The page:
When it comes to dunking a piece of dried in a soy sauce tray, most of us do not give other thoughts.
But, according to a new study by The George Institute for Global Health, VicHealth and Heart Foundation, some of your favorite Asian sauces, including soy, oysters and fish, contain much more salt than you think.
If we look at 150 different sauces, the study showed that one tablespoon of average soy sauce contained 61 percent of the recommended daily salt intake. If, however, you use only one small soy plastic plastic container for fish, you will feed almost 10 percent of the daily salt intake.
The study was conducted between eight years between 2010 and 2018 and showed that all the analyzed sauces in the Asian style of fish sauce contained the highest salt content.
One spoon of a popular Asian ingredient contains an average of 96% of the recommended daily salt intake.
"We know that bread mixes are very popular because they are fast, fresh and healthy, but we are not too familiar with how much salt is hidden in the sauces we use," said Heart Foundation Dietitian Sian Armstrong.
"The spoon of the state-of-the-art soya sauce contains almost 90 percent of your recommended daily salt intake, while the smallest salt soy sauce has less than half.
"Too much salt can cause high blood pressure, which increases the risk of stroke, heart and kidney disease. One of the best ways to lower your blood pressure is with a small salt, so choose a soy sauce with salt with a salt." Cooking the mixture and baking it on sauce. "
On average, one tablespoon of soy sauce contains 61 percent of your recommended maximum daily salt intake.
According to the study, one package of soybean fish contains almost 10 percent of the recommended daily daily salt intake, while the state-of-the-art soya sauce on the shelves of Chang's Light Soja Sauce supermarket, which has more than twice as much salt as the lowest salt soy sauce, Kikkoman naturally the missing salt soya is cut.
The sharpness of the sauce has the lowest spoon salt, although on average it still has 36% of the recommended daily intake.
"Over the last decade, we have not seen a decrease in the amount of salt in these sauces, and there are no goals to make changes," said the author of the report, Clare Farrand, in a statement.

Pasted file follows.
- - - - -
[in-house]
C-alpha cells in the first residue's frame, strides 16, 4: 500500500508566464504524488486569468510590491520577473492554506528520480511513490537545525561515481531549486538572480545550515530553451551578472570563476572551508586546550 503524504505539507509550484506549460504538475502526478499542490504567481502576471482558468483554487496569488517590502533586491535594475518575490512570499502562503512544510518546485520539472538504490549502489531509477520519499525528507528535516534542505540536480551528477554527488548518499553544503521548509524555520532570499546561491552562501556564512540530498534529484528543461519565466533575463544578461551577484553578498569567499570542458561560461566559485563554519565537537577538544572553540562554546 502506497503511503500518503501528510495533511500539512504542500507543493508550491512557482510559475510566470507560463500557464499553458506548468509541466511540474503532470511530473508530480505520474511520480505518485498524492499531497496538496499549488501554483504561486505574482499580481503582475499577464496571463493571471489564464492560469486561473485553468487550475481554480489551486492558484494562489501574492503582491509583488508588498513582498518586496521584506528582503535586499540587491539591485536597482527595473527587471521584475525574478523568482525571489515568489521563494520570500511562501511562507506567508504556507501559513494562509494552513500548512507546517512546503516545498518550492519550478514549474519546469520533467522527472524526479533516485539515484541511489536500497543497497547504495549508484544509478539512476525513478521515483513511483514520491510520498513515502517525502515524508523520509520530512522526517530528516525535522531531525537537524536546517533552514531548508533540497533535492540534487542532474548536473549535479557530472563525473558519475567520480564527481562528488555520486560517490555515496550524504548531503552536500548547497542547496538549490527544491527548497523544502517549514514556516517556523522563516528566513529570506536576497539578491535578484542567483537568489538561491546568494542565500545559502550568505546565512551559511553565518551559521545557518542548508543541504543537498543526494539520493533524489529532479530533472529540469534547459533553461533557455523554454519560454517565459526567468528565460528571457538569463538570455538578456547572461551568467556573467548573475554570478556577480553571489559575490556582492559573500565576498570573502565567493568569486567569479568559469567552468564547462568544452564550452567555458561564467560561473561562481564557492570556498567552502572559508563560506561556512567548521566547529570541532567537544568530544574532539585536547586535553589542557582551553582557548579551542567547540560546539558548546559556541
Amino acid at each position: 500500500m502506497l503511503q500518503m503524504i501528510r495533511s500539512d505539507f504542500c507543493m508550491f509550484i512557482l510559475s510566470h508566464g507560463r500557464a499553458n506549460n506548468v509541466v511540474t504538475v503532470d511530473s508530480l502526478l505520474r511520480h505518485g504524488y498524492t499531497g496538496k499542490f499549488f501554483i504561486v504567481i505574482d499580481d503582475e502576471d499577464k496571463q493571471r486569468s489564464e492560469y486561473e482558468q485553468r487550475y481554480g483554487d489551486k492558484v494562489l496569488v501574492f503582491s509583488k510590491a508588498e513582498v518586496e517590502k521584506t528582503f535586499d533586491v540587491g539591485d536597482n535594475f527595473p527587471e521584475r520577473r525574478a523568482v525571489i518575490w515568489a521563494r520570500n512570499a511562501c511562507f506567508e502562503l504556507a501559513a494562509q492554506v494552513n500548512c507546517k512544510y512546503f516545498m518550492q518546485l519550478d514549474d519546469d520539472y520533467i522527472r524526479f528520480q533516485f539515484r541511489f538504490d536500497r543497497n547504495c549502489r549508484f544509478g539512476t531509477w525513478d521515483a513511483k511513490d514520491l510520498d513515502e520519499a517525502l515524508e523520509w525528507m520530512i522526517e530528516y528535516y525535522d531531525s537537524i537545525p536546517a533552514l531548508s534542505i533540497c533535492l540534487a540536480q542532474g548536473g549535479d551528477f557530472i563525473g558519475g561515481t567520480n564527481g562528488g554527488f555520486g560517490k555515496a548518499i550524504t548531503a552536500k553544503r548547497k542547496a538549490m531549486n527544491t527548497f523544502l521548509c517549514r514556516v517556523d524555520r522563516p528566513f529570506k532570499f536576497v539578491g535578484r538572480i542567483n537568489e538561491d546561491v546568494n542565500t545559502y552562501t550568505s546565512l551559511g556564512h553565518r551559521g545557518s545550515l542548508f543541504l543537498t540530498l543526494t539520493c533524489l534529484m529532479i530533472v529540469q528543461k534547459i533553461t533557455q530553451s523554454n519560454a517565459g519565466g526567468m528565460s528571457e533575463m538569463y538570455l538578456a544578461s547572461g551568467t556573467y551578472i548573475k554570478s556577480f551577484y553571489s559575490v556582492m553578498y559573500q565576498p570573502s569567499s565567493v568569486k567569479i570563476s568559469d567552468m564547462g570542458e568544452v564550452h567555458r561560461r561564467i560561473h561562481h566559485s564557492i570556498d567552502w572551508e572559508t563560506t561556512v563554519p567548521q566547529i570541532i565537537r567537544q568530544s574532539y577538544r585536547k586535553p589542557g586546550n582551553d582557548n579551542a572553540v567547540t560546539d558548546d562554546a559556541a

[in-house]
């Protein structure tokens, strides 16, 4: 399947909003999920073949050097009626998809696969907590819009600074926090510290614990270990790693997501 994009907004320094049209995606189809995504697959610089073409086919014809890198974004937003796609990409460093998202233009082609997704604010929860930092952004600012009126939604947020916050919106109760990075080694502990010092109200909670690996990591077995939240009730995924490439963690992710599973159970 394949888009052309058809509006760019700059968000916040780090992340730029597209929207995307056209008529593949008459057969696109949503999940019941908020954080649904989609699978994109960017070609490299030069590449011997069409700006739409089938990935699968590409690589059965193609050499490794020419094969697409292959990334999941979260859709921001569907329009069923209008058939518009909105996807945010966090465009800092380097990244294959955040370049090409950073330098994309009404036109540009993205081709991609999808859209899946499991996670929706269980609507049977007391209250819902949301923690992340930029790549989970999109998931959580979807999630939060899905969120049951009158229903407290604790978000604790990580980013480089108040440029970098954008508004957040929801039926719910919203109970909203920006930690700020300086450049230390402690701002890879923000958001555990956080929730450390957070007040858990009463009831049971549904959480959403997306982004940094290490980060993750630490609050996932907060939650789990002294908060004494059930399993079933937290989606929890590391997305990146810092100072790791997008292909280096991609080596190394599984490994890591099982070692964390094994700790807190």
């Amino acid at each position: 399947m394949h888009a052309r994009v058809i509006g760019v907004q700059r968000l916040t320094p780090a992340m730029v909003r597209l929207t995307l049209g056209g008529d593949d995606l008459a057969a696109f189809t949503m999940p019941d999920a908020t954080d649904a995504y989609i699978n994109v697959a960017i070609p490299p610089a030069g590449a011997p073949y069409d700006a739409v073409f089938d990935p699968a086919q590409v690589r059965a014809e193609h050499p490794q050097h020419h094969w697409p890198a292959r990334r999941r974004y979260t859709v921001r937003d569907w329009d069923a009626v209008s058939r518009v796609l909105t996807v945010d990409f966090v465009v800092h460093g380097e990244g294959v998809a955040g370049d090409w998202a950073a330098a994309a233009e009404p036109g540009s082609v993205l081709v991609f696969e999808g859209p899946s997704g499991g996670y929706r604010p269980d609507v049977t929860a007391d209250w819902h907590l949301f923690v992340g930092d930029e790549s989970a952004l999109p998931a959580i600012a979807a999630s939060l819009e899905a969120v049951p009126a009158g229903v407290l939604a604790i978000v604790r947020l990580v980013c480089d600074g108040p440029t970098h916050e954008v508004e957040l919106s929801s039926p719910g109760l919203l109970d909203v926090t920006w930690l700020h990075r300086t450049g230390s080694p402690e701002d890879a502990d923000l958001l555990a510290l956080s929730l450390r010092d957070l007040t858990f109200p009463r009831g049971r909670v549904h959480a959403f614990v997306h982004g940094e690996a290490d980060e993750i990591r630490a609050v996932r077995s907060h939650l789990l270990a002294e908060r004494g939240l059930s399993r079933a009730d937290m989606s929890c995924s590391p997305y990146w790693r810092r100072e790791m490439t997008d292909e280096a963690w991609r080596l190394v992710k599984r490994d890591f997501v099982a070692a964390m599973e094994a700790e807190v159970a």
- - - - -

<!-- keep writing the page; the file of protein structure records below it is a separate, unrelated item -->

"People suppose that soy sauce can not be less salty, and this report shows that this is not the case with some soybeans, tamarins and oysters that contain much lower salt.
producers who lower the salt content in their sauces – this can be done. "
At the beginning of this year, the controversial new study showed that you do not have enough salt in your diet, it may be really bad for you, and you are proposing campaigns that allow people to reduce salt, this could only be worthwhile in countries with very high sodium intake .
The World Health Organization recommends limiting salt intake to 5 g per day – about a teaspoon – because of the risks associated with high blood pressure and stroke.
However, this goal is not known to have been achieved anywhere in the world, please consider the authors of the study published in Lancet medical diary.
"They should be much more concerned about targeting communities and countries with high average sodium intake – over 5 g (corresponding to 12.5 g of salt), such as China – and lowering them to a moderate area" from 7.5 to 12, 5 g of salt, said lead author Andre Mente, a professor at the Institute for Population Research at McMaster University in Canada.
According to the Heart Foundation, Australians consume two teaspoons of salt (10 g) a day on average.
"About six million Australians aged 18 and over have high blood pressure, which accounts for 34 percent of the adult population," said Julie-Anne Mitchell, Director of Prevention, Newie Corp Australia.
Heart Foundation recommends a diet high in vegetable, cellulose, nuts, legumes, healthier oils and various slim proteins, including fish, lean meat, poultry and milk fats.
"By adopting patterns of healthy heart health, which includes a combination of regularly selected foods over time, Australians can reduce salt intake," Mitchell said.